My tentative idea was to take 101 at least as far as Eureka, and stop around there for the night. After that, I have no idea. Like I said, I really want to do 101 the whole way to avoid the multi-lane freeway if it's doable and won't make it over 8-10 hours a day on the road. Getting through San Francisco, if we do 101 the whole way, seems a little daunting. And I read a post by someone on another discussion saying that if we're coming from the Santa Barbara area (which we would be if we take 101/1), to avoid LA traffic to get on 405 and come up to Anaheim from the south. Good plan?

    Help, please! :)

  2. Default

    Replying to myself, but it looks like sticking with 101/1 the entire coastline adds roughly 8 hours to the 15 hour (on I-5) trip. I'm not sure that's a good idea. An extra 4 hours or so I can see, but not 8. So, best areas to do I-5 and best areas to do 101? I'd really like to see the southern Oregon coast again, and some of the best parts of the California coast, and avoiding downtown LA is a priority.

  3. #3
    Join Date
    May 2003
    Green County, Wisconsin


    Welcome to the RTA Forum!

    I'm all for taking the coastal route, if you've got the time. It does take about twice as long as I-5. You'd need at least 4, if not 5, days to drive the coast the whole way. US-101 does go the whole way, but it is not the coastal highway the whole way. US-101 is actually a freeway in many sections where it is not the coast highway.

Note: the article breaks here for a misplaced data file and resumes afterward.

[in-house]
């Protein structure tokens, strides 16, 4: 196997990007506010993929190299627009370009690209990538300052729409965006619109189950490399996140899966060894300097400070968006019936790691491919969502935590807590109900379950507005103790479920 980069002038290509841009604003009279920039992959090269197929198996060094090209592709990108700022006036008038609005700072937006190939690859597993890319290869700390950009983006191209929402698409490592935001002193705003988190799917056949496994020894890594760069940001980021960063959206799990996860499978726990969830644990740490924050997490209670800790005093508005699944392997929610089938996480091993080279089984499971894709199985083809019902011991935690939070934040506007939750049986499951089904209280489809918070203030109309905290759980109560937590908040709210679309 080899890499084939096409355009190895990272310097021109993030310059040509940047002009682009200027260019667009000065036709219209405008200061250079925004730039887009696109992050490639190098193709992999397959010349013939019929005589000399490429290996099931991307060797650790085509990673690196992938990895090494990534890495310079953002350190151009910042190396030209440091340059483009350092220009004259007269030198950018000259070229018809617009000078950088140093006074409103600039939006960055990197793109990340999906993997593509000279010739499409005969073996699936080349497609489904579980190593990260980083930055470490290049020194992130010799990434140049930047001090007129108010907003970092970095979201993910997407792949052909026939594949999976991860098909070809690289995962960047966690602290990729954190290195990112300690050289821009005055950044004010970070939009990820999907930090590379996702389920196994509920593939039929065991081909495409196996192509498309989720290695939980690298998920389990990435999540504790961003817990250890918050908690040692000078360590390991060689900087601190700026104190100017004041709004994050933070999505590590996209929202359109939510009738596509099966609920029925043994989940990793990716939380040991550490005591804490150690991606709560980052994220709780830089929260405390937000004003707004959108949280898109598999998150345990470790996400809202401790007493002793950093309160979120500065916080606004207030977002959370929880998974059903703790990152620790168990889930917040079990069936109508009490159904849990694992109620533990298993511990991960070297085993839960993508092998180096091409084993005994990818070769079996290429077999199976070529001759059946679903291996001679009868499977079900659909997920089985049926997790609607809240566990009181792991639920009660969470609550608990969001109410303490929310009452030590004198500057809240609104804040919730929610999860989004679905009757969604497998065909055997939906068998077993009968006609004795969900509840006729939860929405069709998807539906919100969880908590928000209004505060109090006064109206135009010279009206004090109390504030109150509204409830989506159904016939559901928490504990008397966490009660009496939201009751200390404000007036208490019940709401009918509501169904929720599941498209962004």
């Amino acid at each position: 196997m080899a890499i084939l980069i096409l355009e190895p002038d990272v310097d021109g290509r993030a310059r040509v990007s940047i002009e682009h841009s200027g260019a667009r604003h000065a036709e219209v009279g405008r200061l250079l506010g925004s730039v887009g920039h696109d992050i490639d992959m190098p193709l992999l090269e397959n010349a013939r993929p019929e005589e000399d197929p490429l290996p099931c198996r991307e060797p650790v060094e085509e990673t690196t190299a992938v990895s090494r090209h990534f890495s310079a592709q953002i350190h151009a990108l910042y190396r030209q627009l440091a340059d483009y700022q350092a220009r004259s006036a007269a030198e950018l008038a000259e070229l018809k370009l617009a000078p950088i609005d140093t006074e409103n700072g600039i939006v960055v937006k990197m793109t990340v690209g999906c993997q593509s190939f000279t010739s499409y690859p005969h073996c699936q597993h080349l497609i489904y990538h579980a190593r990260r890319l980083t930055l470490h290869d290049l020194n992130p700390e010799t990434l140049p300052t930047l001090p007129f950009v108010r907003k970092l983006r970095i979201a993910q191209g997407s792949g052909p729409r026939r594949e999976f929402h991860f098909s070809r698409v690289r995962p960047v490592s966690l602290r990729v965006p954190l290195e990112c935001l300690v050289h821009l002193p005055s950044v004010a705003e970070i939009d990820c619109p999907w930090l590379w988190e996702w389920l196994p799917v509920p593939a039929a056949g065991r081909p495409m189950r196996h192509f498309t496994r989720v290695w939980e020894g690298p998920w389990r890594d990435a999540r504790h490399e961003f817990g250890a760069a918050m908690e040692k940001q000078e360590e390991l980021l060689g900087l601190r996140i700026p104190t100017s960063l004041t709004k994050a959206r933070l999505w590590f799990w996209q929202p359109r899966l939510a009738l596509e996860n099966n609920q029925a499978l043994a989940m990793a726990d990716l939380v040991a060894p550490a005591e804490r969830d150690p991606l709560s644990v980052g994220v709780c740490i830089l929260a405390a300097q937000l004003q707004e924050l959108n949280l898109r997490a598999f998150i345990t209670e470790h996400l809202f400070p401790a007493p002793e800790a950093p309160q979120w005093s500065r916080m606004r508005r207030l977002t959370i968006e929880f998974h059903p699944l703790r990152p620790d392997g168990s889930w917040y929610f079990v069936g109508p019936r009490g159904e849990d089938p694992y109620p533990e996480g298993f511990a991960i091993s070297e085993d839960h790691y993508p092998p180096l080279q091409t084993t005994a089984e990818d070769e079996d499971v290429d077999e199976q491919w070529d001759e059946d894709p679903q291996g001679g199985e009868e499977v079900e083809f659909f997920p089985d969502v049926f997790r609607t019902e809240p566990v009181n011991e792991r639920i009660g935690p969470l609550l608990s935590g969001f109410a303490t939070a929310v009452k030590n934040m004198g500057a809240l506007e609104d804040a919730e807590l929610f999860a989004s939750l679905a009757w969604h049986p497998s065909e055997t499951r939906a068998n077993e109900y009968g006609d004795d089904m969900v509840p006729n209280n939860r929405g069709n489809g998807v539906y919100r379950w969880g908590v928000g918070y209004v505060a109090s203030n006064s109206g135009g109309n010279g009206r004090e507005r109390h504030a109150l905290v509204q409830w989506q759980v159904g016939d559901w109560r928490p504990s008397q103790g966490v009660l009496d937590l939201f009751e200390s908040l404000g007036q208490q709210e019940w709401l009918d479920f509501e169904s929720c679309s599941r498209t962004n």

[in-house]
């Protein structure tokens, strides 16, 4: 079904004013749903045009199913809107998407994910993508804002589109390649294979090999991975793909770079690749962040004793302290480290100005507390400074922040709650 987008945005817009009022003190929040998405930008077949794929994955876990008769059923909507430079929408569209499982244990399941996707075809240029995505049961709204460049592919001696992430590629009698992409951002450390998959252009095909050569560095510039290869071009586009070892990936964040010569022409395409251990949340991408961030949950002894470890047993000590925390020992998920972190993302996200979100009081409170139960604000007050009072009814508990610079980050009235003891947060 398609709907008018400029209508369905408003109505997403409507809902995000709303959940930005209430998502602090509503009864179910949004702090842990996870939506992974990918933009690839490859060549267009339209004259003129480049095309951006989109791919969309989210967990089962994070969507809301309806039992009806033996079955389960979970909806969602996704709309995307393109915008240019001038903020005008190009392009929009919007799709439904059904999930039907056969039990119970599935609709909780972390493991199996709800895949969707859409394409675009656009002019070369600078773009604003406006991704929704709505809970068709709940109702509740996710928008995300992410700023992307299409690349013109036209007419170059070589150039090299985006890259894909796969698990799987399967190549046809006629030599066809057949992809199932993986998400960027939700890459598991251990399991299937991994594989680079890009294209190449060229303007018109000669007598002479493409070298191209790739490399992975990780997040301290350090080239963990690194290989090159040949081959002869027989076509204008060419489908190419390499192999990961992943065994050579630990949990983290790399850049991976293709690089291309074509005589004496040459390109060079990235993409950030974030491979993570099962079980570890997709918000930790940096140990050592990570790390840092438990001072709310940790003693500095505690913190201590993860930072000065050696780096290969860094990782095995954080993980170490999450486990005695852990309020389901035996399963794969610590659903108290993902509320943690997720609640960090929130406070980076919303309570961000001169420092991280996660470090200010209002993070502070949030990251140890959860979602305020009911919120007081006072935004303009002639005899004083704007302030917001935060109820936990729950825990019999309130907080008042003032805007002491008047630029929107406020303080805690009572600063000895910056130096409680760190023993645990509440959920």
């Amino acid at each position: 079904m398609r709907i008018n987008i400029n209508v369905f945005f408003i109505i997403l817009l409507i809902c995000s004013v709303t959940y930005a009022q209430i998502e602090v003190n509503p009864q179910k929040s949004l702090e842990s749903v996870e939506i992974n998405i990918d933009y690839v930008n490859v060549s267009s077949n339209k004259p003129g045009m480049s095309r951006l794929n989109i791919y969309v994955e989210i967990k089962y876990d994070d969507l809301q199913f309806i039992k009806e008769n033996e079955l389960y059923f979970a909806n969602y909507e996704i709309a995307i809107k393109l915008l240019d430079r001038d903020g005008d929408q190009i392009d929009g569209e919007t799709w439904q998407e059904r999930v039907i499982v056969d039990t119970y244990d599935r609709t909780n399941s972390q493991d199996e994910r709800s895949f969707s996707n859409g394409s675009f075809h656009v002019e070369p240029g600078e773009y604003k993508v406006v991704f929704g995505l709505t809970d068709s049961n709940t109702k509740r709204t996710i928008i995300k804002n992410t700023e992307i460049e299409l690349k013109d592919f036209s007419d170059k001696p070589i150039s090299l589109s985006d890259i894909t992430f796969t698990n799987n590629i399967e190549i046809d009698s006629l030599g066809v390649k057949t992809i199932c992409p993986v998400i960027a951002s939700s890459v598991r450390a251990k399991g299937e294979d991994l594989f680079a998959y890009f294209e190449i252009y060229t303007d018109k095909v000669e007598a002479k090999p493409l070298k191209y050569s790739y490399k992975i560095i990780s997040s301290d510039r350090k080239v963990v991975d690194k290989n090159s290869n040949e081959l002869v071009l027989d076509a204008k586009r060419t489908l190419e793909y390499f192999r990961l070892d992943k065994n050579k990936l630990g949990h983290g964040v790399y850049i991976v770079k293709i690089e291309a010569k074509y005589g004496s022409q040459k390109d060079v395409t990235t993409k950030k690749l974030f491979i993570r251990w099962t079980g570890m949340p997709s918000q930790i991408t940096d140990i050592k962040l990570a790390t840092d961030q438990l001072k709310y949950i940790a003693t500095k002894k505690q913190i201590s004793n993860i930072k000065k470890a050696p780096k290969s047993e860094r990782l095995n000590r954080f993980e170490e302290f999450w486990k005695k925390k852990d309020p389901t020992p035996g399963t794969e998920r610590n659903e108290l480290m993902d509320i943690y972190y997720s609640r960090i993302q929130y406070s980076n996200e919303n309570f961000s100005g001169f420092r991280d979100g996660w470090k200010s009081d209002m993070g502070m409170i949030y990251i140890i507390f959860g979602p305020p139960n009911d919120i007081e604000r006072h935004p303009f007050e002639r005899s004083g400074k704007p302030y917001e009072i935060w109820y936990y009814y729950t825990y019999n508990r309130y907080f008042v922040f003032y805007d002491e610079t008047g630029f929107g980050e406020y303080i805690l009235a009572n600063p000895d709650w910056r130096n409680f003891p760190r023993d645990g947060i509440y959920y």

Having said that, I don't see how using it has anything to do with avoiding cities. If anything, it is going to be worse, as it will force you to go right through the Bay Area (specifically San Francisco if you take it the whole way) as opposed to I-5 which runs past Sacramento.

    Once you get to LA, there is just no way to avoid traffic and the things that make you nervous. Disney's location just makes it impossible to avoid heavy traffic and freeways. Having said that, I can't think that I've ever heard the terms "405" and "avoid LA traffic" in the same sentence before. I-405 (or The 405 in CA speak) is one of the most congested highways in America. I-5 is no picnic either, but at least it goes right to your destination and won't force you to add even more miles.